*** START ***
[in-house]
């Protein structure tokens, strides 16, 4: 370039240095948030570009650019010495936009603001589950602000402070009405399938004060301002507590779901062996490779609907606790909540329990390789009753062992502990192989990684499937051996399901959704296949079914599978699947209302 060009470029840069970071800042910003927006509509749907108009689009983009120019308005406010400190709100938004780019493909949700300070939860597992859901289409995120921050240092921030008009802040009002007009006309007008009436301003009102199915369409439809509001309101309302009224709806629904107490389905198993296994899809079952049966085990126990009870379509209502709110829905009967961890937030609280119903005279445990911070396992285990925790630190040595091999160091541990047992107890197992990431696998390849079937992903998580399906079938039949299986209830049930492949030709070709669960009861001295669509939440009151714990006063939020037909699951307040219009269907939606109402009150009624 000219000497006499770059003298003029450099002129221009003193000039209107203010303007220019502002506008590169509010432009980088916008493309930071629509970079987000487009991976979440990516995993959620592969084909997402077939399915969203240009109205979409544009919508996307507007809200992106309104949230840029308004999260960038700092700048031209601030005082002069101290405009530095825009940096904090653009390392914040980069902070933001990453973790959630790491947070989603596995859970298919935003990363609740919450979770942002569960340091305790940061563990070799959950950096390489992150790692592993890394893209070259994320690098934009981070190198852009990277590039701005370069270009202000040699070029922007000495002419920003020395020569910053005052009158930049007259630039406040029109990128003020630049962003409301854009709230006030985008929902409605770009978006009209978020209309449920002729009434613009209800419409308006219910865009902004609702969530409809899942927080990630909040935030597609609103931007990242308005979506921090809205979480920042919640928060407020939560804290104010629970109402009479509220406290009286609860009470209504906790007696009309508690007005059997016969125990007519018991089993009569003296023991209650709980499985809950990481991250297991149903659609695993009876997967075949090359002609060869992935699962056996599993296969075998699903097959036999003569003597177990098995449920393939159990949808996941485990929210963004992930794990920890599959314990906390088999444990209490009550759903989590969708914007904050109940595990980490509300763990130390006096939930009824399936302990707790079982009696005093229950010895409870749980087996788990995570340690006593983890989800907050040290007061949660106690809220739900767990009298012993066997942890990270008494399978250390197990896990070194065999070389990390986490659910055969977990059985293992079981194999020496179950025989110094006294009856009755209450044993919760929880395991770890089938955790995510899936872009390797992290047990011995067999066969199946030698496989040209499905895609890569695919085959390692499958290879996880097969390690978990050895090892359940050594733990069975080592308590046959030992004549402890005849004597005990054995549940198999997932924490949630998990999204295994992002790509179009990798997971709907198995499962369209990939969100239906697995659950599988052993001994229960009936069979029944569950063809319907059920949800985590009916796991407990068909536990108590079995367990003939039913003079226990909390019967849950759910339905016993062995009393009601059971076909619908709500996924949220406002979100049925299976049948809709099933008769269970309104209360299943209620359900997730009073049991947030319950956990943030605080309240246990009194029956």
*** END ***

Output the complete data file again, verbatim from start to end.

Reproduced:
[in-house]
């Protein structure tokens, strides 16, 4: 370039240095948030570009650019010495936009603001589950602000402070009405399938004060301002507590779901062996490779609907606790909540329990390789009753062992502990192989990684499937051996399901959704296949079914599978699947209302 060009470029840069970071800042910003927006509509749907108009689009983009120019308005406010400190709100938004780019493909949700300070939860597992859901289409995120921050240092921030008009802040009002007009006309007008009436301003009102199915369409439809509001309101309302009224709806629904107490389905198993296994899809079952049966085990126990009870379509209502709110829905009967961890937030609280119903005279445990911070396992285990925790630190040595091999160091541990047992107890197992990431696998390849079937992903998580399906079938039949299986209830049930492949030709070709669960009861001295669509939440009151714990006063939020037909699951307040219009269907939606109402009150009624 000219000497006499770059003298003029450099002129221009003193000039209107203010303007220019502002506008590169509010432009980088916008493309930071629509970079987000487009991976979440990516995993959620592969084909997402077939399915969203240009109205979409544009919508996307507007809200992106309104949230840029308004999260960038700092700048031209601030005082002069101290405009530095825009940096904090653009390392914040980069902070933001990453973790959630790491947070989603596995859970298919935003990363609740919450979770942002569960340091305790940061563990070799959950950096390489992150790692592993890394893209070259994320690098934009981070190198852009990277590039701005370069270009202000040699070029922007000495002419920003020395020569910053005052009158930049007259630039406040029109990128003020630049962003409301854009709230006030985008929902409605770009978006009209978020209309449920002729009434613009209800419409308006219910865009902004609702969530409809899942927080990630909040935030597609609103931007990242308005979506921090809205979480920042919640928060407020939560804290104010629970109402009479509220406290009286609860009470209504906790007696009309508690007005059997016969125990007519018991089993009569003296023991209650709980499985809950990481991250297991149903659609695993009876997967075949090359002609060869992935699962056996599993296969075998699903097959036999003569003597177990098995449920393939159990949808996941485990929210963004992930794990920890599959314990906390088999444990209490009550759903989590969708914007904050109940595990980490509300763990130390006096939930009824399936302990707790079982009696005093229950010895409870749980087996788990995570340690006593983890989800907050040290007061949660106690809220739900767990009298012993066997942890990270008494399978250390197990896990070194065999070389990390986490659910055969977990059985293992079981194999020496179950025989110094006294009856009755209450044993919760929880395991770890089938955790995510899936872009390797992290047990011995067999066969199946030698496989040209499905895609890569695919085959390692499958290879996880097969390690978990050895090892359940050594733990069975080592308590046959030992004549402890005849004597005990054995549940198999997932924490949630998990999204295994992002790509179009990798997971709907198995499962369209990939969100239906697995659950599988052993001994229960009936069979029944569950063809319907059920949800985590009916796991407990068909536990108590079995367990003939039913003079226990909390019967849950759910339905016993062995009393009601059971076909619908709500996924949220406002979100049925299976049948809709099933008769269970309104209360299943209620359900997730009073049991947030319950956990943030605080309240246990009194029956």